Winston Churchill knew that his political prowess was at its best when propped up by powerful brands, sharp suits, and general good taste. Barry Singer’s Churchill Style: The Art of Being Winston Churchill offers some great insights on how to emulate the great man’s image.

Smoke cigars

Churchill understood the strong image that smoking a cigar could project. Romeo y Julieta and Camacho were two of his favorite Cuban brands, although he enjoyed a cheaper American alternative throughout much of the Thirties: “They are in a box marked Royal Derby and are called Longfellows,” he wrote. In 1941 Churchill received a gift of 2,400 Havana cigars from the President of Cuba, but one cigar from every box had to be tested for poison before Churchill could enjoy them.

Enjoy your food

Unsurprisingly Churchill had a rather refined palette. He only liked clear soups (“It must be limpid”, he wrote), he enjoyed gourmet seafood such as oysters and caviar, lobster and dressed crab, and his favorite meats were roast beef shoulder of lamb and fois gras. After-dinner Churchill enjoyed indulging in delicacies including Gruyere cheese and chocolates éclairs, at which point he’d often read fellow diners sections of speeches he was preparing. Known for being able to consume a great deal, Churchill once sat for a 6-hour dinner with Stalin in Moscow.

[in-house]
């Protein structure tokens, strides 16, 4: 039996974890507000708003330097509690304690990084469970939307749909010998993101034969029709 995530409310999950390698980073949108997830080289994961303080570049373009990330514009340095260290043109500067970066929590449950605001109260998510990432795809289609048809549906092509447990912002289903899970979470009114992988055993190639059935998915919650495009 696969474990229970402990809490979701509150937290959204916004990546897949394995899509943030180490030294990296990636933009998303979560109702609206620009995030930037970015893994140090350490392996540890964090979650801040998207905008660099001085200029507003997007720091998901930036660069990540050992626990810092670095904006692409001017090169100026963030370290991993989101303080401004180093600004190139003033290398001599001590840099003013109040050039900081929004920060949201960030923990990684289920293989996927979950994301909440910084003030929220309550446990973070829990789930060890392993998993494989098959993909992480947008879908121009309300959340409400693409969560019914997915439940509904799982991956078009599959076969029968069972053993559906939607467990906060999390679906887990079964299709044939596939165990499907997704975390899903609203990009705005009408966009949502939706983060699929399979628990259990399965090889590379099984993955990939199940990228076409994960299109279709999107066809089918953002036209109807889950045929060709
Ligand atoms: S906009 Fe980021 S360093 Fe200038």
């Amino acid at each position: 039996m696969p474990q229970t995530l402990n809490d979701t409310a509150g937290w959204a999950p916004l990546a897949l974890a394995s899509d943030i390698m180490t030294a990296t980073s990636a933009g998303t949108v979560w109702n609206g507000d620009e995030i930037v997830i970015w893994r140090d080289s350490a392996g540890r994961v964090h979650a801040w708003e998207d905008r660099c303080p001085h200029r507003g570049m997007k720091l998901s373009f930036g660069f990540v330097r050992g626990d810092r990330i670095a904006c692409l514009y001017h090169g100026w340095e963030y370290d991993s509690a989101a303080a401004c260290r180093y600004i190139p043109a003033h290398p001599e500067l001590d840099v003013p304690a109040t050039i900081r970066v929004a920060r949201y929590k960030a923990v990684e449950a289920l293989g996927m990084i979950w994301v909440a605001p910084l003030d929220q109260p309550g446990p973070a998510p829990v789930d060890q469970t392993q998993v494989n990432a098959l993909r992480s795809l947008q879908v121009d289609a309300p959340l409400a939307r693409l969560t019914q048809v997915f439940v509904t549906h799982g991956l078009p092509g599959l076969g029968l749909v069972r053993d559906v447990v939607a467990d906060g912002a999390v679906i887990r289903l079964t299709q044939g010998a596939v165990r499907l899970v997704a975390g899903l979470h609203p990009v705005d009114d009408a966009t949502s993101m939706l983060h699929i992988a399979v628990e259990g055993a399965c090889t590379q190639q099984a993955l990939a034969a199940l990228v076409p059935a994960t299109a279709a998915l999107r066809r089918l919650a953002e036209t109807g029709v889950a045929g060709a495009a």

Drink whiskey – whether you like it or not

Churchill had never like whiskey before he was transferred to India as a young army officer; “I disliked the flavor intensely,” he once wrote. However, faced with only tea, water with lime juice, or whiskey to quench his thirst, he soon became accustomed to its appeal. “Once one got the knack of it, the very repulsion from the flavor developed an attraction of its own,” he recalled.

Churchill’s favorite whiskey was Johnnie Walker Red Label or Black Label (we prefer Johnnie Walker Blue Label), while Hine was his favorite cognac.

Dress smartly and sensibly

In the name of practicality and comfort, Churchill designed his own zip-up “siren-suit”, that his children referred to as his “rompers”. He had a number made for him by the bespoke tailors Turnbull & Asser in differing colors and fabrics – including a smart blue business-like suit, and one made for him to wear while painting.

Also, just because you’re not leaving the house doesn’t mean your style should slip. Churchill famously wore silk pajamas and a goose down comforter to bed. The renowned politician even had a customized crested pair of slippers made for him by Peal & Co.

When it comes to cars, buy classy and remain brand loyal

Churchill used to drive a little Wolseley two-seater, which he later turned in for a De Luxe Landaulette, before again swapping it for a Wolseley four-seater Landaulette. He also used the first advance on the sale of his war memoirs to buy a new Rolls-Royce Barker cabriolet for £2,250. He wasn’t the best driver though, and on one occasion he couldn’t get the car to start. The statesman enlisted the help of a number of people to push it up a hill, before realizing he’d forgotten to turn on the ignition and unlock the brake…